Privacy activist “will quit job to take on Virgin Media”

A leading privacy advocate is proposing to quit his day job to lead a full-time fight against Virgin Media’s use of deep-packet inspection (DPI) technology.

Privacy activist

Virgin has signed a deal with Detica to use DPI to identify illegal traffic on its network. Virgin insists the technology won’t be used to identify individuals, but to monitor the degree of illegal file-sharing that’s taking place.

Alexander Hanff – now of Privacy International and the man behind the NoDPI website that campaigned vigorously against behavioural-advertising firm Phorm – says Vrigin’s use of such technology is illegal.

We feel it is a breach of our rights, our right to privacy in our digital communications

“Under RIPA [Regulation of Investigatory Powers Act] and PECR [Privacy and Electronic Communications Regulations], consent or a warrant is required to do this,” Hanff told PC Pro. “We feel it is a breach of our rights, our right to privacy in our digital communications”.

Although Virgin says it isn’t planning to identify individual file-sharers, Hanff believes this will be the logical next step. “At the moment it’s trying to gauge the scale of file-sharing, but this [technology] allows them to do what they wish,” he said. “You can’t send a three-strikes notice to people who can’t be identified. Anonymity goes out of the window.”

Now Hanff has offered to quit his day job and lead a full-time fight against Virgin Media’s plans if he can generate enough donations through the NoDPI website. “Anywhere betweeen £30,000 and £40,000 should be enough to allow me to mount a campaign,” Hanff claims, who said the fight against Phorm has already cost him and his family around £40,000. “This [campaign] could send a clear message to ISPs not to implement similar systems themselves.”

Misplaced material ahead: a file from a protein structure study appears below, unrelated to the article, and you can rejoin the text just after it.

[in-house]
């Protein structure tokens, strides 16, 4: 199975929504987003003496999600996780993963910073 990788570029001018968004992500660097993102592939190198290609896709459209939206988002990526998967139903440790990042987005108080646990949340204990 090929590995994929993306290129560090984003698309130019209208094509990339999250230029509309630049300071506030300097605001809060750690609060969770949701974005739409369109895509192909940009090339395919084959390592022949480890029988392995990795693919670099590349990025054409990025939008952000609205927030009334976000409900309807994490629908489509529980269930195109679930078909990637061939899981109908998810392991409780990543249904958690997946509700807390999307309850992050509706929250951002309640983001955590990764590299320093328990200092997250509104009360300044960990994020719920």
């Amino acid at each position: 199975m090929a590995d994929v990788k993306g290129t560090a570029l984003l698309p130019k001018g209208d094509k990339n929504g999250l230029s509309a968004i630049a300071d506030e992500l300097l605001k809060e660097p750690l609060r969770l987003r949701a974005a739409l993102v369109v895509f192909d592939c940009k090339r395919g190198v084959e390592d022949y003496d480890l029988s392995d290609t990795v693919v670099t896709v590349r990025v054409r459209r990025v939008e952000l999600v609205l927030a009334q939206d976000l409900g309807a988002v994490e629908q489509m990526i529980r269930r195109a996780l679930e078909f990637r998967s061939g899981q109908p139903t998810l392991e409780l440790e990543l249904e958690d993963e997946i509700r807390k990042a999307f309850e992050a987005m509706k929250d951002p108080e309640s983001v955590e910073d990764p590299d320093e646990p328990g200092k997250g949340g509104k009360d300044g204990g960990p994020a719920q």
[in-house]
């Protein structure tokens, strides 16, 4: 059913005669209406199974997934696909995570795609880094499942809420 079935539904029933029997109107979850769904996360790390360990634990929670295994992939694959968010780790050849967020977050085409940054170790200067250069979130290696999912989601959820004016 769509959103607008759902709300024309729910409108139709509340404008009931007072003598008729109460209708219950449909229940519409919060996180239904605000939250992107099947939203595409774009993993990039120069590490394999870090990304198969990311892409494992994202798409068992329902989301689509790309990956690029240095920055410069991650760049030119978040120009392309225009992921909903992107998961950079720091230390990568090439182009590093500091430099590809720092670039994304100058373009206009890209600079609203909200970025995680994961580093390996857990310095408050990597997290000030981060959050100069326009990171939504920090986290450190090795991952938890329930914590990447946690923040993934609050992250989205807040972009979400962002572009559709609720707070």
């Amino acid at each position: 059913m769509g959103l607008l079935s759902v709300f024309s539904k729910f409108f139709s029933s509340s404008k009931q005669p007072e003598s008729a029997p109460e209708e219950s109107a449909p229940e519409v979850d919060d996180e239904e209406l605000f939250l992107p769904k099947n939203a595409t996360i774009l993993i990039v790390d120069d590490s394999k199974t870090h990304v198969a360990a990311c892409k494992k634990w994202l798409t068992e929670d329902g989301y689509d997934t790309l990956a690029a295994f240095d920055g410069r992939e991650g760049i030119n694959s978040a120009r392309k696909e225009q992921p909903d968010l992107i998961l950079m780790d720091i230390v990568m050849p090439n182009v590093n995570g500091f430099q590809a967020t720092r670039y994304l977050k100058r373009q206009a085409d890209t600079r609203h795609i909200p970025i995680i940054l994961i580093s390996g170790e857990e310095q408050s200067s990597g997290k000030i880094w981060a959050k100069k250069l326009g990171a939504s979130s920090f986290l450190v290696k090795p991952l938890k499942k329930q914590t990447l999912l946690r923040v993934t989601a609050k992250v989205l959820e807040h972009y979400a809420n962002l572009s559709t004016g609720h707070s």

Legal search

A spokesman for Virgin Media insists the company’s use of DPI isn’t illegal. “There are exceptions [in the RIPA regulations] for network management purposes and this falls into that category,” he said.

The spokesman admitted that DPI could be used to hunt down individual file-sharers but that it was impossible with the current technology provided by Detica.

The company intercepts peer-to-peer traffic packets and inspects the data to see if it matches a database of copyrighted material. Detica then keeps a tally of the overall level of illegal content on Virgin’s network. “The IP address information is discarded,” Virgin’s spokesman claimed.

Virgin denies that it’s been forced to implement such measures at the behest of Universal Music, with whom it signed a deal to provide a legal download service earlier this summer. “It wasn’t a condition [of that deal], but hand-in-hand with developing a legal music service we are helping to identify illegal file-sharing,” Virgin’s spokesman said.

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